Suffolk Police get $100,000 for new crime-fighting surveillance equipment


SUFFOLK, Va. — Another city in Hampton Roads has voted to arm itself with new technology to fight crime. In the coming months, Suffolk will deploy a network of surveillance cameras and a gunshot detection system.

Suffolk Police Captain Jesse Epperson said technology was another weapon in tackling gun violence and crime. The department will receive $100,000 to install 27 cameras to scan license plates and implement gunshot detection technology to maximize coverage areas.

The department will look at crime trends and heat maps to determine the best places to install the cameras.

“We strongly believe this will be a successful program to push crime in the right direction,” Epperson said.

Suffolk City Council unanimously approved spending on gunshot detection technology and cameras at its meeting last week. Epperson said this technology will be the first of its kind in the department.

“It’s something we’ve seen in neighboring jurisdictions; it’s something we’ve seen in private HOAs and communities that have used this equipment – the license plate reader equipment – which we know it has the propensity to be very effective, and police departments across the country are starting to move in that direction,” Epperson said.

Police said cameras and gunshot detection technology are two different things but will serve the same crime-fighting purpose. We are told that the cameras will be useful in locating stolen vehicles and assisting in missing person cases.

“What this license plate reader does, it goes into this database and it reads the license plate through its own technology and tells you if that plate has some type of alert and then it returns a notification to the department,” Epperson said.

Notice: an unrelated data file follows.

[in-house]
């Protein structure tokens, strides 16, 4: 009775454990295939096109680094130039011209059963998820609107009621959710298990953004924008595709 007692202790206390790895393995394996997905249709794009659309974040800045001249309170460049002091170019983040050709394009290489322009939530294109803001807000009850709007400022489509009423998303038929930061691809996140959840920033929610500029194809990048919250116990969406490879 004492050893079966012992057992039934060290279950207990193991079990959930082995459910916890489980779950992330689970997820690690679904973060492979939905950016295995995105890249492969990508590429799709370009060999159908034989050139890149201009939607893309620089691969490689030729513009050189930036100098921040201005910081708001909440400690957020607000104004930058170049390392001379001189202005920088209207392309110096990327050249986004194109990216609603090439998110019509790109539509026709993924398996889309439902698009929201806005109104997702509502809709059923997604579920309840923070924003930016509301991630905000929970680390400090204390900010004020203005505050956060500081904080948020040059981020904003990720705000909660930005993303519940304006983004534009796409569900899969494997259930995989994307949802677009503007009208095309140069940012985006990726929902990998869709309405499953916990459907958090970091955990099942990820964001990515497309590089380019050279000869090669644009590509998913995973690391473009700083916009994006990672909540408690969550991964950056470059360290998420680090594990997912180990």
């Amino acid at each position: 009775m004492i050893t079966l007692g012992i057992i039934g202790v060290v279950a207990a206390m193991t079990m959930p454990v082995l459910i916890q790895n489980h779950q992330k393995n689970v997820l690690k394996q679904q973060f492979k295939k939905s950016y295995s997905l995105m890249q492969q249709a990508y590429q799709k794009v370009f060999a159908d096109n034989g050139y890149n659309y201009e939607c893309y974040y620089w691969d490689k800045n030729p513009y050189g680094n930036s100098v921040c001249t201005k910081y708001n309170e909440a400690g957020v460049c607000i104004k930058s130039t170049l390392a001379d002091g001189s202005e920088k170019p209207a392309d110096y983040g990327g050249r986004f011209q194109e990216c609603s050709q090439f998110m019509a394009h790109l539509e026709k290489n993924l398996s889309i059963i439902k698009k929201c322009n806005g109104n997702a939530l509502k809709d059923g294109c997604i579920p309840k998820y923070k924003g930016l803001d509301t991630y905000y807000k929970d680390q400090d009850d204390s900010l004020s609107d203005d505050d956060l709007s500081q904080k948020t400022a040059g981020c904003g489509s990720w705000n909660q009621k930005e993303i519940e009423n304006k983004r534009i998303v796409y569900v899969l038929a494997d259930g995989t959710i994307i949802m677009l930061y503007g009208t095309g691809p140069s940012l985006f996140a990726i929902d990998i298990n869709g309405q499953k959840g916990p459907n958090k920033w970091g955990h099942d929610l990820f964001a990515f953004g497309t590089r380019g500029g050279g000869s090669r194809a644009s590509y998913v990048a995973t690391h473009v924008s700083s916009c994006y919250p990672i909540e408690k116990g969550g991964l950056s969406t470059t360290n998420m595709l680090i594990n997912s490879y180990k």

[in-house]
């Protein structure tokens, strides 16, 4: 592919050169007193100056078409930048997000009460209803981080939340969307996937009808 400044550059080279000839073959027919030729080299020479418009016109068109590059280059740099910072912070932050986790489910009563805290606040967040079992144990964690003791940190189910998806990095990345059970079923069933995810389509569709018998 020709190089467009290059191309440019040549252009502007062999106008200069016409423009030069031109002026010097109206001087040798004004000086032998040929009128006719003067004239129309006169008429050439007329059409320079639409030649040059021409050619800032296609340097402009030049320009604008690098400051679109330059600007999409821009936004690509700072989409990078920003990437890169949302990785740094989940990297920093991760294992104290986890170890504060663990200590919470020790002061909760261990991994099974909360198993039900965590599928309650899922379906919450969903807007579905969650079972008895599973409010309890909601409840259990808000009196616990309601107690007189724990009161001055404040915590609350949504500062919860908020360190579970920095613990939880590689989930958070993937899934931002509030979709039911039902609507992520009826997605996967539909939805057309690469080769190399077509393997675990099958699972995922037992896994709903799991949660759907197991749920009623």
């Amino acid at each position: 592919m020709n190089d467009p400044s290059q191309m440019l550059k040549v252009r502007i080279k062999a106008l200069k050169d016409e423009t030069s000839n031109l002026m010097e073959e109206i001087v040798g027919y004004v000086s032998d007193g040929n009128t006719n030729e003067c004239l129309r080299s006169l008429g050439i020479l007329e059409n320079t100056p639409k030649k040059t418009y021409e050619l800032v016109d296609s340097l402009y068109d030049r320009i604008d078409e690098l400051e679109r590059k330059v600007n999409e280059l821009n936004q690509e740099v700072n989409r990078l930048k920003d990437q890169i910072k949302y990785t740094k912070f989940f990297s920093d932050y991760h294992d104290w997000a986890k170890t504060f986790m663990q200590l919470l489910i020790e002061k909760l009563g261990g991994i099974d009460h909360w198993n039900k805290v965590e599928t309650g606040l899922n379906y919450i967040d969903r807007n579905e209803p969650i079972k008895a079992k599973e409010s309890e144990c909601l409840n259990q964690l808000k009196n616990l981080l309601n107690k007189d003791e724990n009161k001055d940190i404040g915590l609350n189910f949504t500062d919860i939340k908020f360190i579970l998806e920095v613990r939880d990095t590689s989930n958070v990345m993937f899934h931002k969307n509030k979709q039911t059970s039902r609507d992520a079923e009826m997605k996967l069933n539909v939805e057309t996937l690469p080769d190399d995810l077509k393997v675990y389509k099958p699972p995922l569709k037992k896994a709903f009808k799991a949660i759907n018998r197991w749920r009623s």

Epperson said as far as gunshot detection goes, it would give them the ability to react to a shooting scene before someone calls 911.

Mayor of Suffolk Mike Duman said: “I think this will be a good tool for our law enforcement officers. Everyone is struggling with recruiting and staffing, and that’s another way to keep your eyes on the bad guys.”

Duman said that while crime rates are not dramatically high – with 0 homicides as of Feb. 7 – the goal is still to continue to reduce gun violence trends in the region.

Suffolk Police have no specific timetable for when the technology will be operational. Funding has just been approved and equipment needs to be ordered. However, police told News 3 they hope to have him by the end of this year.

Related: ‘There’s a flood of guns in the wrong hands,’ Suffolk police chief tells Stop the Violence forum


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